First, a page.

'Nude' Shopping Increases Vegetable Sales for New Zealand Markets
Supermarkets around the world should be commended for banning plastic bags, but there's another single-use foe on the environmental radar: produce packaging.
For eco-conscious shoppers, one of the most frustrating things about the grocery store is seeing things like a lone potato spud shrink-wrapped in plastic.
That's why in New Zealand, a group New World supermarkets has ditched plastic wrap for nearly all of their fruits and vegetables as part of a "food in the nude" project—and seeing stunning sales as a result, NZ Herald reported.
After the concept was introduced at a New World store in Bishopdale, Christchurch, "we noticed sales of spring onions, for example, had increased by 300 percent," owner Nigel Bond told NZ Herald.
"There may have been other factors at play but we noticed similar increases in other vegetable varieties like silver beet and radishes," he noted.
Bond said he and his store manager Gary May devised the idea two years ago after noticing an increasing amount of fresh produce coming in plastic wrap. "We thought this was crazy and vowed and declared to do something about it," he said.
Bond decided to visit Whole Foods supermarkets in the U.S. and took notes about what they were doing with fruits and veggies. Although it's standard for many American grocers to have refrigerated displays and misting systems to keep foods fresh, that wasn't the case for New World stores.
Bond then installed his own refrigerated shelves and misters at his store in New Zealand. He also spoke to growers and suppliers about the plastic-free switch, and most were happy to provide unwrapped fruits and vegetables.
Although some of the produce such as berries, grapes and some tomatoes still comes in plastic containers, most of this packaging is recyclable, Bond said.
The "food in the nude" program, which has since expanded to about eight or nine more New World stores, is part of a larger sustainability effort from parent company Foodstuffs, according to NZ Herald.
Efforts such as these—including bans on plastic straws, utensils and other single-use plastics—are part of a larger and necessary movement to stop plastic pollution, which has ballooned into a 6.3 billion-ton problem.
Although one could argue that plastic-wrapped produce "may be a necessary evil" to prevent food waste and spoilage, a recent study from Friends of the Earth Europe found that wrapping, bottling and packing food in plastic does not systemically prevent food waste, and may even cause it.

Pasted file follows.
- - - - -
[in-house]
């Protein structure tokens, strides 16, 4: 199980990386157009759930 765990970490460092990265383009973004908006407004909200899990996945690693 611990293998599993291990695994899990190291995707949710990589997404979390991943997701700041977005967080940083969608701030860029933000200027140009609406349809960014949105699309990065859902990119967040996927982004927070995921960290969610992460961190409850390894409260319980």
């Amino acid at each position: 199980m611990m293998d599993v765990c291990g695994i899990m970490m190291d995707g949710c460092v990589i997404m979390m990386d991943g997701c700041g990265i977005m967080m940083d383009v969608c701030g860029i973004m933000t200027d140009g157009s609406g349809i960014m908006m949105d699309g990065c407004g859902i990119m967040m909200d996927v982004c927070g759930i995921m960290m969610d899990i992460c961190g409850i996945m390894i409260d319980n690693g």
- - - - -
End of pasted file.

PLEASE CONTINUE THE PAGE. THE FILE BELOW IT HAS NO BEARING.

"What this study shows," Julian Kirby, lead plastics campaigner at Friends of the Earth UK, told Sky News "is that between 2004 and 2014 we've seen a 40 to 50 percent increase in plastic packaging, and we've seen a doubling in food waste."
"What that really casts into quite serious doubt I think is the argument that the food packaging industry use quite often which is that we need plastic to avoid food waste," Kirby added. "Too often the industry is using plastic packaging in order to market food, to encourage us to buy more than we even need."
Many food and beverage companies are under increased public pressure to turn off the plastic tap. Last week, food and consumer goods giants such as Procter & Gamble, Nestlé, PepsiCo, Unilever, Mars Petcare, The Clorox Company, The Body Shop, Coca-Cola, Mondelēz, Danone launched a new e-commerce platform called Loop to move away from disposability and single-use waste.
By 2018 Ocean Heroes: Claire MacQueen (13 years old), Sabine Thomas (13) and Ava Inskeep (14)
We despise single-use plastics. We want to keep our oceans and our beaches clean. Early last year I (Claire) lived in India for several months and became curious about plastic waste, as it was much more visible in India than back home in the U.S. Seeing all the plastic waste while I was visiting helped me to understand that much of the trash produced by the U.S. actually ends up in developing countries, like India, which does not have a proper waste management system like we do at home, which causes a ton of trash to end up in waterways and the ocean.
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